- Large scale facilities for research with photons, neutrons and ions.
When a thin elastic foil with high shear modulus and low bending rigidity is crumpled by an external force, the stretching and bending energies are not distributed uniformly, but condense into localized folds and conical dislocations. A familiar example of such a material is paper. The crumpling process can be studied very well by computer simulations. The picture shows a circular piece of an originally flat, thin elastic sheet which has been compressed by a constant isotropic force to about a third of its original (linear) size. A characteristic pattern of folds has formed, which is shown here in the flat reference state. Colouring is used to indicate the sharpness of the folds where yellow means a nearly flat surface, blue indicates weakly curved regions while strongly curved folds are shown in red.
Polarized neutron diffraction under grazing incidence from an optical grating covered with a nickel layer. Data were obtained on the reflectometer "HADAS" in the neutron guide hall ELLA at the DIDO reactor. The graph shows the count rate in the "up-up" channel (i.e. scattering without change of polarization) as a function of the angle of incidence (abscissa) and exit (ordinate). From the full polarization dependence, structural and magnetic contributions can be separated and the magnetic roughness and shape anisotropy can be determined.
Atomic view of a monatomic film of magnetic manganese atoms deposited on a (110)-oriented tungsten surface, Mn/W(110). The magnetic moments indicated by arrows are arranged in an antiferromagnetic order, a cheauerboard arrangement of red and green atoms. All Mn atoms are chemically and structurally indistinguishable and differ only in the relative orientation of the magnetic moments. The total magnetization is zero. This atomic scale magnetic structure can be detected using a spin-polarized scanning tunnelling microscope (SP-STM).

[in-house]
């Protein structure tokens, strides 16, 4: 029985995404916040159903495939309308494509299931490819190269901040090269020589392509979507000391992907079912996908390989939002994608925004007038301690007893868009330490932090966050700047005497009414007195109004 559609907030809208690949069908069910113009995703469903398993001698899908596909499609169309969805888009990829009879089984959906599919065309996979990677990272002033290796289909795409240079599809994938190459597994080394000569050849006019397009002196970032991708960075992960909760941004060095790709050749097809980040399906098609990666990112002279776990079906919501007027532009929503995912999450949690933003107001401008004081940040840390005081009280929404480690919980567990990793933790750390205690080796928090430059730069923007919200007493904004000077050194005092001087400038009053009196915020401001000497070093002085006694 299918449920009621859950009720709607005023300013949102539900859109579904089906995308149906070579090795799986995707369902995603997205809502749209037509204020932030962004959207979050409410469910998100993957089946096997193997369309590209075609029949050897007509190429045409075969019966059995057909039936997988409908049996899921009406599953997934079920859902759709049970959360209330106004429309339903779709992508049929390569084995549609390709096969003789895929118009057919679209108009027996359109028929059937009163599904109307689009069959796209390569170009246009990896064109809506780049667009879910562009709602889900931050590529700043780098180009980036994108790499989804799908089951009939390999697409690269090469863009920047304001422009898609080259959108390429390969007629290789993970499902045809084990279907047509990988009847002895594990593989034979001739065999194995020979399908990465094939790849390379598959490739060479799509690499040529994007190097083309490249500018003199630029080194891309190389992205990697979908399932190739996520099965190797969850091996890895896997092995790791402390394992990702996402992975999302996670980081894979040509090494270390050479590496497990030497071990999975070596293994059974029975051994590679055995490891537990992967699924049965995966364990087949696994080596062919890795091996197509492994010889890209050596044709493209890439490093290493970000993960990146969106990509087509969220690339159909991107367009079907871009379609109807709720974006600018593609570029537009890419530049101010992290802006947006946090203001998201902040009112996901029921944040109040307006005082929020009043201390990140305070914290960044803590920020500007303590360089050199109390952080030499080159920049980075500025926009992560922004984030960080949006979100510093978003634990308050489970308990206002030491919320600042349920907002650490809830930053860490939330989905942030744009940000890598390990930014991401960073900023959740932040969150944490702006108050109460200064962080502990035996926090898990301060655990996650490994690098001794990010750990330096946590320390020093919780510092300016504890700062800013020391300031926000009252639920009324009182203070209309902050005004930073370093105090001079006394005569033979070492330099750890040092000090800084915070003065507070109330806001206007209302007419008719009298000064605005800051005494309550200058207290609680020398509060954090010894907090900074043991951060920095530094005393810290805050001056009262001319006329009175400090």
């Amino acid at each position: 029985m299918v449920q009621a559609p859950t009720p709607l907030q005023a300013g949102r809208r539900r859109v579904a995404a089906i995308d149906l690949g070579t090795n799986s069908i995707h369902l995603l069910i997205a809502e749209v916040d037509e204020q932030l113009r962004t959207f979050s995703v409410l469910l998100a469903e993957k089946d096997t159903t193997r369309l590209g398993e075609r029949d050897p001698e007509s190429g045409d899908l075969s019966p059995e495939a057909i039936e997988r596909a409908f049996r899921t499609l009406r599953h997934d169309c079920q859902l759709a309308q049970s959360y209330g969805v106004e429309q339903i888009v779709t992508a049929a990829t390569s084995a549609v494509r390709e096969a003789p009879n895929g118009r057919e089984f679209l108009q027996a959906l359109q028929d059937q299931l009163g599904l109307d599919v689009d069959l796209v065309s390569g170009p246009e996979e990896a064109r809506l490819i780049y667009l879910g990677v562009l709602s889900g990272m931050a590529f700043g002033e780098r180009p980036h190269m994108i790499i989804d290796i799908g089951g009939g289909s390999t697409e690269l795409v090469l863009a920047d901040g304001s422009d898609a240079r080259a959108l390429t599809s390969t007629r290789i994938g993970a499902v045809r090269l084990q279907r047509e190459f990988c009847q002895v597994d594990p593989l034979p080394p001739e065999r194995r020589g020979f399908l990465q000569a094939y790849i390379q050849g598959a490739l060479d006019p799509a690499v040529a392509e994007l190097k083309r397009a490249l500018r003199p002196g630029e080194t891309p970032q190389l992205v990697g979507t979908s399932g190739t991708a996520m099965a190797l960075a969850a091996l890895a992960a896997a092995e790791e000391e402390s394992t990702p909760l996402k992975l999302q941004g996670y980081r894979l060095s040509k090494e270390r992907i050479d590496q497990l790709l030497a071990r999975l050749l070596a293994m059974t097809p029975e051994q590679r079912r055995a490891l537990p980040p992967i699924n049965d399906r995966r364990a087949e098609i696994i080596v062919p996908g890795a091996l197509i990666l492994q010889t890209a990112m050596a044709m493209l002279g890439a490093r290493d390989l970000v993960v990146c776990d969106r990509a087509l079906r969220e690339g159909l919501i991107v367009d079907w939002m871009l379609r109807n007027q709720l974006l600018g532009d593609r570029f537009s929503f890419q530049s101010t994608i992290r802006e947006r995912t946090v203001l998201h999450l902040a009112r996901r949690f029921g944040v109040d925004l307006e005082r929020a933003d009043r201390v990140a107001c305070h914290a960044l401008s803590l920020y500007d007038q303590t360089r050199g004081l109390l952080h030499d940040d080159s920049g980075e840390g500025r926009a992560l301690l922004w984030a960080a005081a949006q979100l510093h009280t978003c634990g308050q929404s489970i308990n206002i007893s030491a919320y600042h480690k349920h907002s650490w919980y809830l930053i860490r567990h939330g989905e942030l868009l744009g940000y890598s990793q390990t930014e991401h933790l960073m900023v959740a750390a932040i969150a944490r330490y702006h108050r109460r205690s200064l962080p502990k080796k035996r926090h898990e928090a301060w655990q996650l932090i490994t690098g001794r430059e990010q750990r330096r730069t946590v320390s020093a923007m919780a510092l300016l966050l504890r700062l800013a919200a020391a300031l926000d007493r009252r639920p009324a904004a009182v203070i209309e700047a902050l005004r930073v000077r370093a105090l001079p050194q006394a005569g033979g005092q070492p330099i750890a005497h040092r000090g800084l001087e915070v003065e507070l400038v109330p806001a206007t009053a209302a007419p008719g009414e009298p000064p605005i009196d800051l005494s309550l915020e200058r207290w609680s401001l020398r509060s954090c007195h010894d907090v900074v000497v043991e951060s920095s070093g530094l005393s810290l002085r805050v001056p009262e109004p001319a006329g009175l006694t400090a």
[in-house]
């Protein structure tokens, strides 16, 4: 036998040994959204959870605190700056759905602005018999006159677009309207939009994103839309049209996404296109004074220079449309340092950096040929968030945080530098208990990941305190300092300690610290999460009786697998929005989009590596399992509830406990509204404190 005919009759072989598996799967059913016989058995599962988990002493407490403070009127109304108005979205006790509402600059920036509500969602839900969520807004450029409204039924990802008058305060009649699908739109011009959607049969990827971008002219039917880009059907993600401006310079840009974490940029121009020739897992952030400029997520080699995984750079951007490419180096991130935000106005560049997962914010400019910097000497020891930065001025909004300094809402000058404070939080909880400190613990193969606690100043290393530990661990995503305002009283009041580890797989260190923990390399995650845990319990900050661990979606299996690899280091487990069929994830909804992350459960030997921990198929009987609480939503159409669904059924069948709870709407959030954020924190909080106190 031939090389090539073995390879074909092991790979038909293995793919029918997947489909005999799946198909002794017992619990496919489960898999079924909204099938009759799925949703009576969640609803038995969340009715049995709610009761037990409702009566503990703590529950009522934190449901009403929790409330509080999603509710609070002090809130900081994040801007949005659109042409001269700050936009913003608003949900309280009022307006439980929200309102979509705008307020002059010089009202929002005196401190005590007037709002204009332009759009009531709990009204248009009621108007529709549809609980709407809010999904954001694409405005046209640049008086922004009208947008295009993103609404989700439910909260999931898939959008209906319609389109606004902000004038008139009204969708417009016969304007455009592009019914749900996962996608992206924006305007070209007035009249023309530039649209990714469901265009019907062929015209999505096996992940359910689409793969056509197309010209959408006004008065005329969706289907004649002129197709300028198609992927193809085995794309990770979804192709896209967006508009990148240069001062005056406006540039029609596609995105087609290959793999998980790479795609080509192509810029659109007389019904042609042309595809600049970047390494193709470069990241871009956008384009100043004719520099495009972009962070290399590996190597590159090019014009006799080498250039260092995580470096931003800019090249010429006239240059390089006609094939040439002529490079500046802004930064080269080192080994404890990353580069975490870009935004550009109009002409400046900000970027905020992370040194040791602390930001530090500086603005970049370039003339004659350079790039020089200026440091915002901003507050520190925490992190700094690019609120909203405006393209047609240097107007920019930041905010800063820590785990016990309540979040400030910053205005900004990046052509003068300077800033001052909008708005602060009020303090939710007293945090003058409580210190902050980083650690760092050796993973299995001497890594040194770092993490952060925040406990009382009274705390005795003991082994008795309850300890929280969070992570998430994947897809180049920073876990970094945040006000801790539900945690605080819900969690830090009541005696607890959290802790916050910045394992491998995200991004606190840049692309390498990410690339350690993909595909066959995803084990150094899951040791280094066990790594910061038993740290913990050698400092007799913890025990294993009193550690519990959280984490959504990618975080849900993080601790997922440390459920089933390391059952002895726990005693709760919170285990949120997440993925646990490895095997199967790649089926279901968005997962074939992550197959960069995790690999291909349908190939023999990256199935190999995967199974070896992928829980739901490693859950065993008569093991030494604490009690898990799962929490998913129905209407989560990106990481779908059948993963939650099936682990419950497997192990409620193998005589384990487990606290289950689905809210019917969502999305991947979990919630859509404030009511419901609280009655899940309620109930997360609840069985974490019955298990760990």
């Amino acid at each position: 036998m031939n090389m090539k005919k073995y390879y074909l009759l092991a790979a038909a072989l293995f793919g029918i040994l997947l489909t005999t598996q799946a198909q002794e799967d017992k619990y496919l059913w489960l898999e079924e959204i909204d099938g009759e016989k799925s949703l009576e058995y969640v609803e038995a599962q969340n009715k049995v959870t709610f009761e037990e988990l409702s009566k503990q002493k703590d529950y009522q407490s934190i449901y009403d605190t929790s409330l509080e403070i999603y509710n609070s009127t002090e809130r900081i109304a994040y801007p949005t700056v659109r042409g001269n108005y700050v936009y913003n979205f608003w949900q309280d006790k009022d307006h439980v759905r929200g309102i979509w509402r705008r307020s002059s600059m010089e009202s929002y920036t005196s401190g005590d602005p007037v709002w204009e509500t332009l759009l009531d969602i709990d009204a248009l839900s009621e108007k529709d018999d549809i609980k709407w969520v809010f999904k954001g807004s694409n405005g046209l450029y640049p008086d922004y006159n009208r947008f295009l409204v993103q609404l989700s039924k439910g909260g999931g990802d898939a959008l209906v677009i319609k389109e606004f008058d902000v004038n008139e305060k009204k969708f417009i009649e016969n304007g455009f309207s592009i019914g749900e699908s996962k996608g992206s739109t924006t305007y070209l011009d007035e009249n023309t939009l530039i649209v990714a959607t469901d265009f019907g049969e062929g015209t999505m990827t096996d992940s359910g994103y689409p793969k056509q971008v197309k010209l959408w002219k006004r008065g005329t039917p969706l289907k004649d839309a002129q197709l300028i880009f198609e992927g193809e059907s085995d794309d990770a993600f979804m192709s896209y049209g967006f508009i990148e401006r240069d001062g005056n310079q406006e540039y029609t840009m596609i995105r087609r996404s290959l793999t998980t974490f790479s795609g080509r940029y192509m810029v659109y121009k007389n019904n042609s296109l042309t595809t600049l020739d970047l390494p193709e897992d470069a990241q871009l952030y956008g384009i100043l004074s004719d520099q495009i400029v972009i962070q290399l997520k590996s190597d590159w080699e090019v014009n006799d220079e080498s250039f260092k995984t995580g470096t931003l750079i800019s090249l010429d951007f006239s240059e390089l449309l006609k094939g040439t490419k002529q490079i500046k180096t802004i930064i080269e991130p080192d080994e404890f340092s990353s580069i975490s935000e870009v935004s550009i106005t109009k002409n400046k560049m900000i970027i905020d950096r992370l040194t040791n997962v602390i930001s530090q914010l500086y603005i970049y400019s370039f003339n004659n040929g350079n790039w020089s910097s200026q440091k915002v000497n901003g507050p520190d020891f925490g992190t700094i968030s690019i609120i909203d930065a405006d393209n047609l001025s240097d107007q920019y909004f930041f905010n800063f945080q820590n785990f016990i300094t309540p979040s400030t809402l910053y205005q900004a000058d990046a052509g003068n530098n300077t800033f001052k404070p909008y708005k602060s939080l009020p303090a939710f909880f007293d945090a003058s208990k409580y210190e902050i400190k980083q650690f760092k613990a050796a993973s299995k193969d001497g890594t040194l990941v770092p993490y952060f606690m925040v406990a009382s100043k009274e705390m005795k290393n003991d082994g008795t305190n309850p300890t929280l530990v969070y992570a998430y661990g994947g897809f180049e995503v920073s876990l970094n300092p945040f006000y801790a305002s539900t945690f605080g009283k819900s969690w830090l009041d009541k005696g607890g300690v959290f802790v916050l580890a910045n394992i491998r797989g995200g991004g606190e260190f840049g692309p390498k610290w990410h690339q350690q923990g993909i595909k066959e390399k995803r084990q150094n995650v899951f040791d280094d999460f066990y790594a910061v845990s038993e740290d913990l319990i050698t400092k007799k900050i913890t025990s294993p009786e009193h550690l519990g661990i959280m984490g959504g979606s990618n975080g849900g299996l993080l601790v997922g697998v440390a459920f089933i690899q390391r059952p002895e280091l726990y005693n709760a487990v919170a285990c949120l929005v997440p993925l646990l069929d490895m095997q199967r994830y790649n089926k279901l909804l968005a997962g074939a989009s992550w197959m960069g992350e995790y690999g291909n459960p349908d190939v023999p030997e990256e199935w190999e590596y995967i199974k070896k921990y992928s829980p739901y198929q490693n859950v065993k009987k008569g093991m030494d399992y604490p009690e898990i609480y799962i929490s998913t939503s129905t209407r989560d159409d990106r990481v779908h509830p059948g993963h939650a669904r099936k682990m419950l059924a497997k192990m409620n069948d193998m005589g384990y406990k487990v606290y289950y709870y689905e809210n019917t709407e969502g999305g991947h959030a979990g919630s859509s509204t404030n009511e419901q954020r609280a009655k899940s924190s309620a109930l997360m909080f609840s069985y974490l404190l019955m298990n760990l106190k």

Topography of polished (100)-surfaces of various single crystals of SrTiO3, obtained by AFM after thermal treatment at ambient pressure. All surfaces exhibit the same characteristic changes compared to the original surface prior to heat treatment, namely the formation of the step-like terraces and the appearance of the droplet-like features on top of the surface.
Atomic view of a complex arrangement of twin boundaries in the electroceramic material barium titanate (BaTiO3). The pseudocolour image shows the phase of a quantum mechanical electron wave function which was reconstructed numerically from a series of high-resolution transmission electron microscopy (HRTEM) images. In contrast to an image, the interpretation of the quantum mechanical phase is straightforward, because the latter is free from the severe imaging artefacts introduced by the observation instrument.